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Upholsterer Tina Morgan recovers a 1960s Finn Juhl chair in her studio in Toronto on May 31, 2012. (Deborah Baic/The Globe and Mail)
Upholsterer Tina Morgan recovers a 1960s Finn Juhl chair in her studio in Toronto on May 31, 2012. (Deborah Baic/The Globe and Mail)

Maintaining the upholsterer’s craft Add to ...

It’s like a window back to a 1960s furniture catalogue. An exquisite set of designer Finn Juhl chairs hide among refurbished period pieces. Their surprisingly delicate frames snake out in slender curves waiting for the right touch of fabric and Tina Morgan’s upholstering.

“Those are the kinds of pieces that I really love,” she says. Ms. Morgan 42, who lives in Toronto, is working to create a niche market for her work in the increasingly high-end world of upholstery. She got into the furniture line after dropping out of a business program at Acadia University in Nova Scotia in 1990.

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Her work has pushed her boldly into an industry where many of the older tradespeople have retired and there is little fresh blood in the industry, other than a few independent classes. Colleges such as Mohawk and St. Lawrence continue to teach upholstery, but formal programs are disappearing. Kwantlen Polytechnic University stopped teaching the trade in Vancouver and Toronto’s George Brown College closed the city’s last college upholstery program 10 years ago.

It should be the right skill at the right time. In a world gone repurposing mad, more and more people are choosing to refurbish old furniture, a trend that Roger Bossert, 60, of Roger’s Upholstery in Vancouver, attributes partly to environmental concerns. Mr. Bossert calls it the oldest recycling program in the world.

But “it’s sort of like a dying art,” he says. “There doesn’t seem to be the kind of money in it that there used to be before. Who wants to go and spend seven or eight years learning how to do something that they’re not going to be able to make enough dough at?”

Tina Morgan Designs sits in the old Moloney Electrical Plant in Toronto’s Junction Triangle, surrounded by half-demolished buildings reminiscent of a more prosperous industrial age. At the studio an ordinary drop-in cushion on a dining room chair would cost about $45. A fully upholstered chair would cost $500-$800 and a sofa would take a week and cost $1,000-$1,200.

Fabric isn’t included in most upholstery quotes, and usually costs $50-$70 per yard for decent designer fabric. Expensive fabrics can cost as much as $400 per yard. The cost of upholstering has increased dramatically over the years, partly because the foam contains oil-based ingredients.

Ms. Morgan says pricing always affects her business, and “fabrics have definitely increased in prices over the years.”

She makes an average of $5,000 before paying for tools and the studio lease. And although business has been going well for a while, some months have been a struggle. This past January and February she made only $1,000 each month – nowhere near enough to pay an employee’s wage.

Sophia Saunders, 27, was eager to learn upholstery this past January. After returning to Canada from a teaching stint in Taiwan, she was ready to put down roots. Although she was initially interested in carpentry, she ended up in upholstery, drawn in part by the artistic creativity and skill.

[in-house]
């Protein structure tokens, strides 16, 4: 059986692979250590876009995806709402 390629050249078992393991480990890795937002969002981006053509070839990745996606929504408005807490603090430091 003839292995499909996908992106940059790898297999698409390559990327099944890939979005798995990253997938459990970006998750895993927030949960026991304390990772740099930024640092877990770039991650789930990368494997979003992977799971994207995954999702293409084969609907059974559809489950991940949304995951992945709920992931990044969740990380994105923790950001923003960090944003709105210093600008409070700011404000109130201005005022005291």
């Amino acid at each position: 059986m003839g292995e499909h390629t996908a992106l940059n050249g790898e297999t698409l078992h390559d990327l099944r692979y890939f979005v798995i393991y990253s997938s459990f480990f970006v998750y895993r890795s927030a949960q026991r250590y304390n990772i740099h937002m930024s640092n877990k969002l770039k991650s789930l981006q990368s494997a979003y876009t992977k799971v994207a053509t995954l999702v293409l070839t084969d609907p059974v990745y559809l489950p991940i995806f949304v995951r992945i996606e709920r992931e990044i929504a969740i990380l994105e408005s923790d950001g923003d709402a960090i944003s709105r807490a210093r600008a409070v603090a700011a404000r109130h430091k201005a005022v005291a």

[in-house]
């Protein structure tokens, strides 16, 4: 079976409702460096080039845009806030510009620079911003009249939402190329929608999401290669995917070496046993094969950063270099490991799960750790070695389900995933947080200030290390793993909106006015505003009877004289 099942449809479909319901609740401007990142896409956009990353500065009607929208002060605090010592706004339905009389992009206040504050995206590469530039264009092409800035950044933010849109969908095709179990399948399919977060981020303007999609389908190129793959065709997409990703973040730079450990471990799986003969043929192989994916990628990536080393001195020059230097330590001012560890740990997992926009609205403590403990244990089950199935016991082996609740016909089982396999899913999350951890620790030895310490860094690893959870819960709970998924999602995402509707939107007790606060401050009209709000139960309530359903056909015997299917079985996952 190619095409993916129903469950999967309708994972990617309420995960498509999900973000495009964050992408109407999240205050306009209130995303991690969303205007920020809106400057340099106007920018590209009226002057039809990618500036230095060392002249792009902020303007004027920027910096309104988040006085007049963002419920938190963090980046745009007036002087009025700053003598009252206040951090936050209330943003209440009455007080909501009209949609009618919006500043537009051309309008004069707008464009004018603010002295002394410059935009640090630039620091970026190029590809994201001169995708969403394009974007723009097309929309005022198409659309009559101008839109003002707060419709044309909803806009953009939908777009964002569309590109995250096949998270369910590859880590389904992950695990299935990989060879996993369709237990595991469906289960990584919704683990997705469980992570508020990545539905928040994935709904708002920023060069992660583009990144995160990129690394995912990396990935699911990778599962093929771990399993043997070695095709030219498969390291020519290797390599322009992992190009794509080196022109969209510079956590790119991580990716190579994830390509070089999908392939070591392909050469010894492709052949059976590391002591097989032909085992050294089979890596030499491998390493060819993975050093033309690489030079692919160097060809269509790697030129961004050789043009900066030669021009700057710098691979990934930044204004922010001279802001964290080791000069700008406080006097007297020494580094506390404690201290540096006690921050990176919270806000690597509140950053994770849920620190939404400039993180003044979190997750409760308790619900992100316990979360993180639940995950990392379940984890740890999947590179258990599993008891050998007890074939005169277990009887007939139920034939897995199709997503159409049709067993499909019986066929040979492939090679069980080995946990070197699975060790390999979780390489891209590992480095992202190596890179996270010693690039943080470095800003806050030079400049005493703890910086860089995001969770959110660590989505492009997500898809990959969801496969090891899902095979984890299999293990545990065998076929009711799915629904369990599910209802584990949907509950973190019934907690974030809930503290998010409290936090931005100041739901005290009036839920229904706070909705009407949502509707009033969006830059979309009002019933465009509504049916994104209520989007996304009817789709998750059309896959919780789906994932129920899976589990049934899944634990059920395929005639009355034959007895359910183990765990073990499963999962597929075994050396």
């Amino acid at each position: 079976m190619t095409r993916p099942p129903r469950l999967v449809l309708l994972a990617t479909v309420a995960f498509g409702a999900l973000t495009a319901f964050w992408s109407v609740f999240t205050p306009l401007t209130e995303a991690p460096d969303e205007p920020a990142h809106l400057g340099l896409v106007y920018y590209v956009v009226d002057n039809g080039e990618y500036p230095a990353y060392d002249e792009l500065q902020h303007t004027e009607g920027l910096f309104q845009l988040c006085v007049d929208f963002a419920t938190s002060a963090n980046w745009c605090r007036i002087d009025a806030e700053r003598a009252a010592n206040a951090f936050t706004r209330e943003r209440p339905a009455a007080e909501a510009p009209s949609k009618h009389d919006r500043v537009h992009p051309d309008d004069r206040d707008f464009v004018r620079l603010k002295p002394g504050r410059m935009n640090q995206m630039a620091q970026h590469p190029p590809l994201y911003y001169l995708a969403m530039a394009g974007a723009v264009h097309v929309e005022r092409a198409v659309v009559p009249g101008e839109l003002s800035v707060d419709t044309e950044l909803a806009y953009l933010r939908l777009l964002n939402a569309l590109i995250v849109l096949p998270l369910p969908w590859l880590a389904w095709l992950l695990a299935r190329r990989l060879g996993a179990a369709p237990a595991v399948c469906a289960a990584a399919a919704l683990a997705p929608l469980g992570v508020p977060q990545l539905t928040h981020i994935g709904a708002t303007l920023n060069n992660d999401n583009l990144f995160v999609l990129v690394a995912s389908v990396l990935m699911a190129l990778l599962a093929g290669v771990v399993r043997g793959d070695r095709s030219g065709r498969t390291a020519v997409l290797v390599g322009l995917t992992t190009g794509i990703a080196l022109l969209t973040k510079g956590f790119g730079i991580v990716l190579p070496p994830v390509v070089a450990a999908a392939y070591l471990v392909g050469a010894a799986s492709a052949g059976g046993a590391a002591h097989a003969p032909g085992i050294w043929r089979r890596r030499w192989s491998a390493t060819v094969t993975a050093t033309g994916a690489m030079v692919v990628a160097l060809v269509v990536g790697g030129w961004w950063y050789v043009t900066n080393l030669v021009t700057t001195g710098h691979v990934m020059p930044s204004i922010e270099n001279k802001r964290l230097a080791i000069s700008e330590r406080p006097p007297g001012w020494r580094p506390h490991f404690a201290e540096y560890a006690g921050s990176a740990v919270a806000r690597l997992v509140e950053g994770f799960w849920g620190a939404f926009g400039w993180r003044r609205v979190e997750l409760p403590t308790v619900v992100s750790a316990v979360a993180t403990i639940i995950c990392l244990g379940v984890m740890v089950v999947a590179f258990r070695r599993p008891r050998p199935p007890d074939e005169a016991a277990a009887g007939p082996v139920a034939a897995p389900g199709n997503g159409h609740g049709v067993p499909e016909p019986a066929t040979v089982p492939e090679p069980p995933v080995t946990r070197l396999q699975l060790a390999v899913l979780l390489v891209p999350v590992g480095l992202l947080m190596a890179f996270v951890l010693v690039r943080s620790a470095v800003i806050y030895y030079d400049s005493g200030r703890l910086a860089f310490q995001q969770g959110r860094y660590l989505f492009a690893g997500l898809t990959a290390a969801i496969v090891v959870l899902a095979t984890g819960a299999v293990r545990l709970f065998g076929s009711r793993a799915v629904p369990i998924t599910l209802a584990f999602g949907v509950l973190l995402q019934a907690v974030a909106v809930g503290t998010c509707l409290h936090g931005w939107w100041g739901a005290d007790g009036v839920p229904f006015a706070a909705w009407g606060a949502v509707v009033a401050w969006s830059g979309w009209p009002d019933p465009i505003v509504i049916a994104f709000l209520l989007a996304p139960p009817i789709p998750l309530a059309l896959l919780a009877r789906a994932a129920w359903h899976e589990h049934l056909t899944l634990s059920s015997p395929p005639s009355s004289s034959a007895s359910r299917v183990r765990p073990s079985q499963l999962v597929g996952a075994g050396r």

She contacted Ms. Morgan and the pair decided to look for government programs to help subsidize her apprenticeship. They were surprised to discover that since it wasn’t a Red Seal trade, an apprenticeship didn’t qualify for funding.

“Even flooring is a Red Seal trade, which means that they have set standards they have to abide by and certain kinds of education qualifications in order to practice,” Ms. Morgan says. “It’s shocking, because upholstery is a trade that takes hours and hours and hours to learn. There’s so many ways to regulate it but for whatever reason it’s not done.”

According to 2006 census data from the sample province of Quebec, 55.8 per cent of upholsterers were between the ages of 45 and 64, compared to 42 per cent for all occupations. Service Canada statistics also indicate the average annual growth rate forecast for 2010 – 2014 will shrink by 0.7 per cent as compared to 0.9 in all occupations; 89.2 per cent of upholsters worked full-time and the average yearly income was $26,078.

In the middle of Mimico, Evelyn Bouma’s Creativity Classes may be one of the last places to learn upholstery in Toronto. Ms. Bouma, 87, charges $150 for 25 hours of class time and provides the material students need at wholesale cost. Enrollment has been pretty steady since she began teaching in 1965.

Milton Huie, a partner with Da’Costa Fine Furniture and Upholstery in Toronto, brought skills he learned from his father in Jamaica when he immigrated in 1972. The 58-year-old believes that as other people retire the business will get easier for him, even though he already has more work than he can handle.

“But at some point in time, I will have to retire too!” he jokes.

Ms. Bouma has no intention of retiring. Ten years ago, the Toronto School Board told her she was too old to work. She rented a space at the Mimico Adult Centre and went independent. She says she plans to “keep on going” with her classes. “I have so much fun that it’s not work for me.”

Ms. Morgan is optimistic that younger people will start to take interest. “I think that people are clever enough that they’ll realize there’s a space in the market,” she says.

But Dave Taylor, a partner in Da’Costa’s, disagrees.“Nobody wants to take this up. Everybody wants to go into computers. But computers can’t do this,” he says.

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